Step by Step Image: Cathedral of the Sacred Heart
Today, I want to take you through the steps I took to frame and edit a photo I recently took of the Cathedral of the Sacred Heart in Richmond, VA. I was riding my bike home from the gym when I noticed that the sun was shining on just the top half of the church. I thought this might make a cool photo, so I pulled over and took out my phone.
Here’s the first picture I took:
Nothing too special. Just the church with the sun shining on it. So I though I could change the angle a bit to make it seem larger. To do this, I kneeled on the ground, with the lens on my phone as close to the ground as I could get. You can see how it changed the photo:
Next, I looked around to find something to place in the foreground. I’ve recently seen a lot a few photos I really like in which the photographer framed something mundane in the foreground, and the photo’s subject in the background. I found a bright red leaf, and placed it on the ground in front of my camera and snapped my photo:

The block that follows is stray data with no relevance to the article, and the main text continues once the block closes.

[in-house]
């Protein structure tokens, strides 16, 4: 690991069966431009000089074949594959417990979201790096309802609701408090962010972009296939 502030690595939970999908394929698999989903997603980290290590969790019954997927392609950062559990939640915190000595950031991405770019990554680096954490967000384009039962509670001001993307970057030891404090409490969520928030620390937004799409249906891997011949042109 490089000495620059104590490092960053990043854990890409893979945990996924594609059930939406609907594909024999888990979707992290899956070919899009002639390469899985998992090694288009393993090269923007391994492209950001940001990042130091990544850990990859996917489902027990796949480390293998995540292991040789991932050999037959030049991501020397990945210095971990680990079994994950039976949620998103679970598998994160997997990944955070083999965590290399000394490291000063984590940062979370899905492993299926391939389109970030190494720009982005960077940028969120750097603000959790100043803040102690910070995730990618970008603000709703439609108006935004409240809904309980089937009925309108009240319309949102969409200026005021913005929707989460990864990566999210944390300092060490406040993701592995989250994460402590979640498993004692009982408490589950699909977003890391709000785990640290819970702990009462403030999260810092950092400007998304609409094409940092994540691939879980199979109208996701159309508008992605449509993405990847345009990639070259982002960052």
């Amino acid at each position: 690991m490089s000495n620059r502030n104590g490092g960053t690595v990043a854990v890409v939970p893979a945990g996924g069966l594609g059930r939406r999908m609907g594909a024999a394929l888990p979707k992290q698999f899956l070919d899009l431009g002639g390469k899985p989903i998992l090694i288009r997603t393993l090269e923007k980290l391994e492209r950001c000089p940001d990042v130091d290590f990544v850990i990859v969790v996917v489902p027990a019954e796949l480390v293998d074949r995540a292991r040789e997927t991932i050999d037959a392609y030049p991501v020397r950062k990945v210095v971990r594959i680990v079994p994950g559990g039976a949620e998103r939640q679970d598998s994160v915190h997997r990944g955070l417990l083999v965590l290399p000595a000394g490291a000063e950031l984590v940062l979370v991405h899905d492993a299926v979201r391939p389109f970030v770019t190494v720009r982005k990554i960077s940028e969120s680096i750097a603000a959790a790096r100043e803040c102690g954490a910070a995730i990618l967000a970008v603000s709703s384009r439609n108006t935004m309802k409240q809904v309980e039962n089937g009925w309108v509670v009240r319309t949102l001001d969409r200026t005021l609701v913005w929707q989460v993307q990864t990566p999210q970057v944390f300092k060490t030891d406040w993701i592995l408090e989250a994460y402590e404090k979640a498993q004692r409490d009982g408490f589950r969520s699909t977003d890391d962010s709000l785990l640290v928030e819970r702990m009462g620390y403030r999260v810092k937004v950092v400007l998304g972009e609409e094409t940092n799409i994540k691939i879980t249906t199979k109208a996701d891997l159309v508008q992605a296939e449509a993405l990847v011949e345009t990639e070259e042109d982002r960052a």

Unfortunately, the sunlight wasn’t getting down to street level (you can see by the photo that I was in the shadows), so the colors in the photo weren’t as bright as I’d seen them (especially the leaf). So, I uploaded the photo into Snapseed, my preferred editing app, and went to work.
First, I used the shadow slider to reduce the shadows and lighten the photo. Then, I increased the contrast by a small amount and saturated the colors to make them pop. Finally, I used the HDR setting to enhance the colors further:
Almost done! I didn’t like some of the less aesthetic objects in the frame, such as the telephone and light poles, road signs, and cars. So I added a blur effect to everything but the leaf in order to draw focus away from the details, and toward the larger elements – the bright leaf and the large church lit by the sun. Here’s the final result:
What do you think? What could I have done better? What steps do you take to improve your photos?